If your doctor says to have a repeat colonoscopy in three years due to polyps, how risky is it to wait four years?
Can that extra 12 months really make a difference?
There’s certainly a lot of people who, due to the finding of polyps, were instructed by their gastroenterologist to have a repeat colonoscopy in three years.
The normal surveillance interval is 10 years. In fact, it may still be 10 years if one benign (hyperplastic) polyp is found, since many physicians believe that there’s no compelling evidence that this type of growth has any malignant potential.
The Riskier Polyps
But there are other kinds of polyps – precancerous that have a higher malignant potential.
Your pathology report will identify the specific type of polyp(s) that were found.
Didn’t Get Your Repeat Colonoscopy After Three Years
It may seem like no big deal. You may be thinking, “Gee, what’s another year?”
But one way to look at this is that one more year is 25% longer to wait. That’s a lot.
This isn’t the same as one more year tacked on to 10 years. It’s three years. That’s a short time in the world of cancer development.
“Colonoscopies are often, but not always, performed on a regular basis,” says Santosh Sanagapalli, MD, a consultant gastroenterologist, endoscopist and specialist in esophageal disorders.
“The vast majority of detected polyps are benign. However, despite being benign, most do carry a risk of developing into cancer later on.
“By detecting such precancerous polyps early, when they are still benign, the gastroenterologist performing the colonoscopy can excise them and thereby prevent them from ever turning cancerous.
“In such a situation, the gastroenterologist will usually advise the patient to return for a repeat colonoscopy in the future, because we know that patients who have already formed polyps are prone to forming new ones in the future.
“By performing colonoscopy regularly on such patients, we can hope to catch any new polyps while they are still small and easy to remove.
“The interval between colonoscopies is determined by the gastroenterologist, based on several factors such as the size and appearance of the polyp, as well as histological (microscopic) type and severity.
“Patients should therefore follow the instructions given by their gastroenterologist as to the scheduled time of next colonoscopy, and not delay the time of the next appointment and unnecessarily increase the risk of developing an advanced polyp.”
Is a Delay to Four Years Rather than Three Really that Risky?
I was inspired to cover this topic after my brother informed me that “several polyps” were found during his last colonoscopy.
He said his doctor told him to repeat the procedure in three years. He then added, “I’m in my fourth year and haven’t had it done.”
Just how risky is this? Is it possible that during that fourth year, a cancer could arise from a polyp that developed in the first year or two following the previous colonoscopy — that would’ve been caught as still precancerous in the third year?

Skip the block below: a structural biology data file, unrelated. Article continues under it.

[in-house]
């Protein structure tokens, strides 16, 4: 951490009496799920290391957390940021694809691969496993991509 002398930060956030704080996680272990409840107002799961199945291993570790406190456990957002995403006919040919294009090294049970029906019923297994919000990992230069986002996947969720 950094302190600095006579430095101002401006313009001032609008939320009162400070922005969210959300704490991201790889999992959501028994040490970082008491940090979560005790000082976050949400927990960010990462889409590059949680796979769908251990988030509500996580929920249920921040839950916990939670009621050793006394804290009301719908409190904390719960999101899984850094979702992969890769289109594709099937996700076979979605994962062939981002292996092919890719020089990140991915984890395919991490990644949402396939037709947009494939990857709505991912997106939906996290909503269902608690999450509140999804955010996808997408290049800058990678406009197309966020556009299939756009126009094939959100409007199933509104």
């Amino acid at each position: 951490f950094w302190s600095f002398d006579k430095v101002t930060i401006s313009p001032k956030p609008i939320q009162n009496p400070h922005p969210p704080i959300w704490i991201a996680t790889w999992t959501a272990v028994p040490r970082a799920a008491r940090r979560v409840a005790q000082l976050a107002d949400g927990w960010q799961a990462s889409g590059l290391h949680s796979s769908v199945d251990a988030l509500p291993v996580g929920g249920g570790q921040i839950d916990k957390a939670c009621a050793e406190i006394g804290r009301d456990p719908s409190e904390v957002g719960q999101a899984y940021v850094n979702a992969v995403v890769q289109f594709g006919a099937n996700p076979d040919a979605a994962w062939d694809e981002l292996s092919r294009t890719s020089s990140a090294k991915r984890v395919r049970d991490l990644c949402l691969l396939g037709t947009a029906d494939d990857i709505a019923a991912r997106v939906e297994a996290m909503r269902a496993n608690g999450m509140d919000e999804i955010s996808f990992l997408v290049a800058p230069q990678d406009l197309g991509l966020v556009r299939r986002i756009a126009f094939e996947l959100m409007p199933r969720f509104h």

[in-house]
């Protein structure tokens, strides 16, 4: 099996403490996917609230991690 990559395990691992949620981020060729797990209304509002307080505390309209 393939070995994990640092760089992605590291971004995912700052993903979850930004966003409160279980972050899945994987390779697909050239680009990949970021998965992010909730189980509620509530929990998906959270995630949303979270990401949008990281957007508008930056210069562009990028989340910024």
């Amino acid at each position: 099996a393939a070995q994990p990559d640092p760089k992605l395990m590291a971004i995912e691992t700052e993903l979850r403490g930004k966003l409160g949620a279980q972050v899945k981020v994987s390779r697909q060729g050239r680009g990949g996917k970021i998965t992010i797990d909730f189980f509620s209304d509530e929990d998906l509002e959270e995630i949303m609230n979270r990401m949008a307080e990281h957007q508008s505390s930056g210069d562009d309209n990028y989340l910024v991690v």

It’s possible for a colon cancer to be discovered even when a repeat colonoscopy is performed smack on schedule.
It could have arisen from a polyp that was missed on the previous colonoscopy.
Or, it could’ve developed from a polyp that arose during the interval (an “interval cancer”).
“I would always suggest sticking to the scheduled time for surveillance colonoscopy that your gastroenterologist has advised you,” says Dr. Sanagapalli.
In addition to the risk factors of polyp nature, polyp size and number of polyps found, another reason for a shorter interval between colonoscopies is “concern on the last colonoscopy that the view was imperfect, meaning that small polyps might have been missed,” says Dr. Sanagapalli.
“You may get lucky and get away with deferring your colonoscopy by an extra year or two, but we have no way to predict if you will be one of the ‘lucky ones’.
“On the other hand, we do know that any polyps that are present tend to grow larger with time.
“Larger polyps have a higher rate of complications associated with their excision (polypectomy) than do small ones.
“They can also develop further mutations and become more ‘advanced,’ and the risk of becoming cancerous also increases the longer they are present.
“When one weighs up these potential increased complications and adverse consequences of delaying a scheduled colonoscopy with the relatively minor inconvenience of having a colonoscopy performed, it makes sense to stick to the recommended colonoscopy schedule.”
And here’s one more thing to consider: If you let the three year interval lapse and end up in a fourth year still without the repeat colonoscopy – you’re at risk for letting this continue to lapse – and then before you know it, the interval will be five years. The longer you put it off, the easier it’ll be to keep putting it off.
Dr. Sanagapalli is a gastroenterologist and director of the Esophageal Disorders Center at St Vincent’s Hospital, Darlinghurst. He performs diagnostic and therapeutic endoscopic procedures, and enjoys providing comprehensive and holistic care to patients with a wide variety of disorders affecting the gastrointestinal tract.
Lorra Garrick has been covering medical, fitness and cybersecurity topics for many years, having written thousands of articles for print magazines and websites, including as a ghostwriter. She’s also a former ACE-certified personal trainer.